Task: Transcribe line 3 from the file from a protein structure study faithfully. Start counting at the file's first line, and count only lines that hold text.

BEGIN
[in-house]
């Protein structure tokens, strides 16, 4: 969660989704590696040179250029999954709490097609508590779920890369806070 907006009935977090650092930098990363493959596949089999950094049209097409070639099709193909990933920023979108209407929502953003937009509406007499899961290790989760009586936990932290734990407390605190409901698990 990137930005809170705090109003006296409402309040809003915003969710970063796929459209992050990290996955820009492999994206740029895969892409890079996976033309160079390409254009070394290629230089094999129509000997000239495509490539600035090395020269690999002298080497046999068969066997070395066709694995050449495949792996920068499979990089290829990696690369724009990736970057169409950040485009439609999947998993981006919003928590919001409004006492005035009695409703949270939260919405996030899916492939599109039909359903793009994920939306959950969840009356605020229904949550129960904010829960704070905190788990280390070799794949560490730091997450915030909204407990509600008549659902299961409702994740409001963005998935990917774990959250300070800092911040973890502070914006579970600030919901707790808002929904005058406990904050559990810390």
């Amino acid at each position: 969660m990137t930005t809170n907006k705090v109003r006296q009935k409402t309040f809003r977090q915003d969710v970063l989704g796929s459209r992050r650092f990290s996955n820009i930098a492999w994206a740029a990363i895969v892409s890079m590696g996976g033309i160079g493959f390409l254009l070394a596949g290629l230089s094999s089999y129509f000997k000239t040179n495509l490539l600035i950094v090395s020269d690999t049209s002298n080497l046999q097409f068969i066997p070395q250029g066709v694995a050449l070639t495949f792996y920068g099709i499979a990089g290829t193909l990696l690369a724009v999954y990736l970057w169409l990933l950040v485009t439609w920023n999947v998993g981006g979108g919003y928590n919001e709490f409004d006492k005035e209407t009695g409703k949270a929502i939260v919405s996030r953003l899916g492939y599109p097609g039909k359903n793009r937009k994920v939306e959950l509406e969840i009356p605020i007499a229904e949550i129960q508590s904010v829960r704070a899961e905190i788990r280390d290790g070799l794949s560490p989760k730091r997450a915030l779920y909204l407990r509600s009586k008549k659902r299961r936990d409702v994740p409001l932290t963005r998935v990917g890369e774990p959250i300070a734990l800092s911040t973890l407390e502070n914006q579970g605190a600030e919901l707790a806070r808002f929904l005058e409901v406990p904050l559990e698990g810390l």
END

């Amino acid at each position: 969660m990137t930005t809170n907006k705090v109003r006296q009935k409402t309040f809003r977090q915003d969710v970063l989704g796929s459209r992050r650092f990290s996955n820009i930098a492999w994206a740029a990363i895969v892409s890079m590696g996976g033309i160079g493959f390409l254009l070394a596949g290629l230089s094999s089999y129509f000997k000239t040179n495509l490539l600035i950094v090395s020269d690999t049209s002298n080497l046999q097409f068969i066997p070395q250029g066709v694995a050449l070639t495949f792996y920068g099709i499979a990089g290829t193909l990696l690369a724009v999954y990736l970057w169409l990933l950040v485009t439609w920023n999947v998993g981006g979108g919003y928590n919001e709490f409004d006492k005035e209407t009695g409703k949270a929502i939260v919405s996030r953003l899916g492939y599109p097609g039909k359903n793009r937009k994920v939306e959950l509406e969840i009356p605020i007499a229904e949550i129960q508590s904010v829960r704070a899961e905190i788990r280390d290790g070799l794949s560490p989760k730091r997450a915030l779920y909204l407990r509600s009586k008549k659902r299961r936990d409702v994740p409001l932290t963005r998935v990917g890369e774990p959250i300070a734990l800092s911040t973890l407390e502070n914006q579970g605190a600030e919901l707790a806070r808002f929904l005058e409901v406990p904050l559990e698990g810390l």